Better known as ‘USB Type-C’, the updated Universal Serial Bus spec features identical, symmetrical connectors at both ends to put an end to back-of-the-PC fumbling, nixing the need to double check that you have the right end facing in the right direction.
The cable connectors are around the same size as current micro-USB connectors found on smartphone and tablet charging cables, but offer more than just a less stressful way to hook up peripherals.
The spec also promises that USB C ports will up port scalable power charging up to 100 watts, and data transfers speeds double that of the current USB 3.0, up to 10 Gbps.
Coming to Chrome Devices?
Noticed by eagle-eyed Chromium enthusiasts on Google+, a recent reference to the ports references a need to update code to “fix type-C ports muxing”.
The HW signals to control the type-C ports muxing have changed between Fruitpie and Samus, update the code to match the HW.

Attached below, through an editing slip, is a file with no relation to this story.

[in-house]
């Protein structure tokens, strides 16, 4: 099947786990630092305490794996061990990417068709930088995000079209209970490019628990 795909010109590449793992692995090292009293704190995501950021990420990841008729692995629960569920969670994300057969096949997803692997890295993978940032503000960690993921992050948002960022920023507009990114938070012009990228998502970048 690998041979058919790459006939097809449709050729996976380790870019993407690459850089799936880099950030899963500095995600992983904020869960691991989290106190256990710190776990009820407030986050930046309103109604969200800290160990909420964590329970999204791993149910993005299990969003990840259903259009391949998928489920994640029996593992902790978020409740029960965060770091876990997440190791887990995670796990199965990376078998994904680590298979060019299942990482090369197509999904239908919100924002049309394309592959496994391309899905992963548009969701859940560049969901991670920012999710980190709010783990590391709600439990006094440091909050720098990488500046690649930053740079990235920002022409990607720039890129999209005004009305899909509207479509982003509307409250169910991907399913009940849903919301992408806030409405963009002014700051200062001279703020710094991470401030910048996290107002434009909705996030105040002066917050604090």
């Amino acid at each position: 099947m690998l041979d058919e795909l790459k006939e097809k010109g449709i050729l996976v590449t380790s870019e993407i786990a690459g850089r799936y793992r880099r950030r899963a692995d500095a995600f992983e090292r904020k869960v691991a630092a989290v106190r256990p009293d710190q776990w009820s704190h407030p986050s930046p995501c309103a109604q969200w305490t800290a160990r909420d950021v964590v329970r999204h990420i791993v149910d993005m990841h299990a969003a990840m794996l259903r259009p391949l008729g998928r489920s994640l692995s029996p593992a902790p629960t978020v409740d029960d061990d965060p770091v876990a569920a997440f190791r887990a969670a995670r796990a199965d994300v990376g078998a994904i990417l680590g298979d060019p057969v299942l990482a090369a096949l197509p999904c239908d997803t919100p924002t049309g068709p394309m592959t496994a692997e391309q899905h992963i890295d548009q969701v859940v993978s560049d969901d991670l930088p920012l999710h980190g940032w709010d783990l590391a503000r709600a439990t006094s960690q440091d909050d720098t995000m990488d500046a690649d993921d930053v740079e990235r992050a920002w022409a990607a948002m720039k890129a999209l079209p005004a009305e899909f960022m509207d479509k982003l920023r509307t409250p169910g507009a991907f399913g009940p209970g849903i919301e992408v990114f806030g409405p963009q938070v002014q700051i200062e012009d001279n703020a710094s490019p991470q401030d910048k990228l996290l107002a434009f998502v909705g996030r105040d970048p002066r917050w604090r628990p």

Also add the docking mux option and update the board muxing code to prepare for the automatic mode detection : - the polarity will be determined by the PD code. - the port muxing will be enable/disable by the common alternate mode PD code.
Unless you’re a developer you’ll find the rest of the commit makes for pretty dry reading, but references for Type-C USB appear in a number of Chrome OS development boards, including ‘Fruitpie’, ‘Firefly’, ‘Ryu’ and ‘Samus’.
Chromium developers often experiment with hardware components that do not make it into consumer hardware, and not every development board is destined to become a retail Chrome device.
While none of the code drops related to reversible USB support are proof that new Chromebooks, boxes and bases are about to arrive to save us USB fumbling frustration, the fact that they’re being played with at all is a positive sign.